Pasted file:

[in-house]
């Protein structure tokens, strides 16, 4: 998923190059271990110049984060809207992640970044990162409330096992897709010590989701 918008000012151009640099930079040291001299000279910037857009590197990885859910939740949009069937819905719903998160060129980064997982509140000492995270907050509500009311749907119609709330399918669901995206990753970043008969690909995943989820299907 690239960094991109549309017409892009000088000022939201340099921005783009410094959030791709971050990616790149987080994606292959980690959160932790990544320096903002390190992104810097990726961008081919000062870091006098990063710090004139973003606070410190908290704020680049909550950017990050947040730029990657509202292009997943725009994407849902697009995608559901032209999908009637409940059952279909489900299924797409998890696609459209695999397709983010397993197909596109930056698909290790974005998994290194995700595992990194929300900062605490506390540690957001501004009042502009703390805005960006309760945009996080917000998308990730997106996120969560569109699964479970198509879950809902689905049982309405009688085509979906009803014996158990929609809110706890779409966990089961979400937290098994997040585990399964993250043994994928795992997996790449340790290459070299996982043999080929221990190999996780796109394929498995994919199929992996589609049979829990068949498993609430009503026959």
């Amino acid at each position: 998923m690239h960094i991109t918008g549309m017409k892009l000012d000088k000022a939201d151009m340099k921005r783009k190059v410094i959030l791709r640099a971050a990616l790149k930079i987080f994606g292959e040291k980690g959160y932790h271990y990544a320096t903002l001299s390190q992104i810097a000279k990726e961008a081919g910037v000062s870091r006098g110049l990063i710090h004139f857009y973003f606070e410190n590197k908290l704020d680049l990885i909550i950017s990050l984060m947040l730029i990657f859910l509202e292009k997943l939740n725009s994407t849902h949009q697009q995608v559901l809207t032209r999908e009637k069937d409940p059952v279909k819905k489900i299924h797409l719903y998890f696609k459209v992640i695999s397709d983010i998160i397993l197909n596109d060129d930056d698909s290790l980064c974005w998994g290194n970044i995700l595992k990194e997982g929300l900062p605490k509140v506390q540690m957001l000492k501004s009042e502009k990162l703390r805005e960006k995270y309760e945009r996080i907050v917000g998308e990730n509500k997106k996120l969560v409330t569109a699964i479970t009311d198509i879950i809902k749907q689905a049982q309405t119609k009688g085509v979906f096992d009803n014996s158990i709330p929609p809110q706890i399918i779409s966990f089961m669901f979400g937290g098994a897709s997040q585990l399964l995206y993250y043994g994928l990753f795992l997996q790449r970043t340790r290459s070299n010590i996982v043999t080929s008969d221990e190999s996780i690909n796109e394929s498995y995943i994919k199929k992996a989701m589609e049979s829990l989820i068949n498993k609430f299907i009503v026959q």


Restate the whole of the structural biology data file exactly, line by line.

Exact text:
[in-house]
């Protein structure tokens, strides 16, 4: 998923190059271990110049984060809207992640970044990162409330096992897709010590989701 918008000012151009640099930079040291001299000279910037857009590197990885859910939740949009069937819905719903998160060129980064997982509140000492995270907050509500009311749907119609709330399918669901995206990753970043008969690909995943989820299907 690239960094991109549309017409892009000088000022939201340099921005783009410094959030791709971050990616790149987080994606292959980690959160932790990544320096903002390190992104810097990726961008081919000062870091006098990063710090004139973003606070410190908290704020680049909550950017990050947040730029990657509202292009997943725009994407849902697009995608559901032209999908009637409940059952279909489900299924797409998890696609459209695999397709983010397993197909596109930056698909290790974005998994290194995700595992990194929300900062605490506390540690957001501004009042502009703390805005960006309760945009996080917000998308990730997106996120969560569109699964479970198509879950809902689905049982309405009688085509979906009803014996158990929609809110706890779409966990089961979400937290098994997040585990399964993250043994994928795992997996790449340790290459070299996982043999080929221990190999996780796109394929498995994919199929992996589609049979829990068949498993609430009503026959």
């Amino acid at each position: 998923m690239h960094i991109t918008g549309m017409k892009l000012d000088k000022a939201d151009m340099k921005r783009k190059v410094i959030l791709r640099a971050a990616l790149k930079i987080f994606g292959e040291k980690g959160y932790h271990y990544a320096t903002l001299s390190q992104i810097a000279k990726e961008a081919g910037v000062s870091r006098g110049l990063i710090h004139f857009y973003f606070e410190n590197k908290l704020d680049l990885i909550i950017s990050l984060m947040l730029i990657f859910l509202e292009k997943l939740n725009s994407t849902h949009q697009q995608v559901l809207t032209r999908e009637k069937d409940p059952v279909k819905k489900i299924h797409l719903y998890f696609k459209v992640i695999s397709d983010i998160i397993l197909n596109d060129d930056d698909s290790l980064c974005w998994g290194n970044i995700l595992k990194e997982g929300l900062p605490k509140v506390q540690m957001l000492k501004s009042e502009k990162l703390r805005e960006k995270y309760e945009r996080i907050v917000g998308e990730n509500k997106k996120l969560v409330t569109a699964i479970t009311d198509i879950i809902k749907q689905a049982q309405t119609k009688g085509v979906f096992d009803n014996s158990i709330p929609p809110q706890i399918i779409s966990f089961m669901f979400g937290g098994a897709s997040q585990l399964l995206y993250y043994g994928l990753f795992l997996q790449r970043t340790r290459s070299n010590i996982v043999t080929s008969d221990e190999s996780i690909n796109e394929s498995y995943i994919k199929k992996a989701m589609e049979s829990l989820i068949n498993k609430f299907i009503v026959q």